Yes, it is possible using reflection. I implemented something similar for a factory to create dependency properties for WPF. Entire source code can be found here.
The relevant piece of code:
// Check all properties for a dependency property attribute.
const BindingFlags ALL_PROPERTIES = BindingFlags.Instance | BindingFlags.Public | BindingFlags.NonPublic;
var matchingProperties = new Dictionary<PropertyInfo, DependencyPropertyAttribute>();
foreach ( PropertyInfo property in m_ownerType.GetProperties( ALL_PROPERTIES ) )
object attribute = property.GetCustomAttributes( typeof( DependencyPropertyAttribute ), false );
if ( attribute != null && attribute.Length == 1 )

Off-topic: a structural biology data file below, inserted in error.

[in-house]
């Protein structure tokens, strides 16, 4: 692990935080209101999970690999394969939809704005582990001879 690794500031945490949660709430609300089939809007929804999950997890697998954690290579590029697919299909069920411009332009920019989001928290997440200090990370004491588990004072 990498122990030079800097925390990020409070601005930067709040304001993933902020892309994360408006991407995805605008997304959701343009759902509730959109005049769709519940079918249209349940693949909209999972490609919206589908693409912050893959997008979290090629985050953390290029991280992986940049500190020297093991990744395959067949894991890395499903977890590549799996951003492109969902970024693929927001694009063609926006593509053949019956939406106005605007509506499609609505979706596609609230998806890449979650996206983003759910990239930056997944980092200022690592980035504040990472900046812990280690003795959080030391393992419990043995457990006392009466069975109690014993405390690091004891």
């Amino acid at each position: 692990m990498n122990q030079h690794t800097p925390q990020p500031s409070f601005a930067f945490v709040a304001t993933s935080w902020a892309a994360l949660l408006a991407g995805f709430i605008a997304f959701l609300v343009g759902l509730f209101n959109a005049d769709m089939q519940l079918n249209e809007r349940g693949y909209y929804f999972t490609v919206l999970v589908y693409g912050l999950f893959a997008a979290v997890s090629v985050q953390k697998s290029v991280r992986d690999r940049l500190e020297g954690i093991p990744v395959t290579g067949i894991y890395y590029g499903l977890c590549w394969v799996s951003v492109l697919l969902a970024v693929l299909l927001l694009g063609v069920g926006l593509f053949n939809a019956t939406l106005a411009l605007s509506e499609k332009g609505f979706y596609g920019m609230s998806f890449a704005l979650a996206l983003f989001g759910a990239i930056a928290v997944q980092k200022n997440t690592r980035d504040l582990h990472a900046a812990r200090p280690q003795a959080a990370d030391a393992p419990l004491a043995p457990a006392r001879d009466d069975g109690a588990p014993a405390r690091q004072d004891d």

// A correct attribute was found.
DependencyPropertyAttribute dependency = (DependencyPropertyAttribute)attribute[ 0 ];
// Check whether the ID corresponds to the ID required for this factory.
if (dependency.GetId() is T)
Meanwhile I already abstracted this behavior in a hierarchy of abstract classes, because I did something similar when creating a factory to simplify creating view models, but I believe the above code already answers your question. Source code for this abstract 'factory' can be found here.
To access the value of the property, use PropertyInfo.GetValue(). You will ofcourse need references to the instances of your class.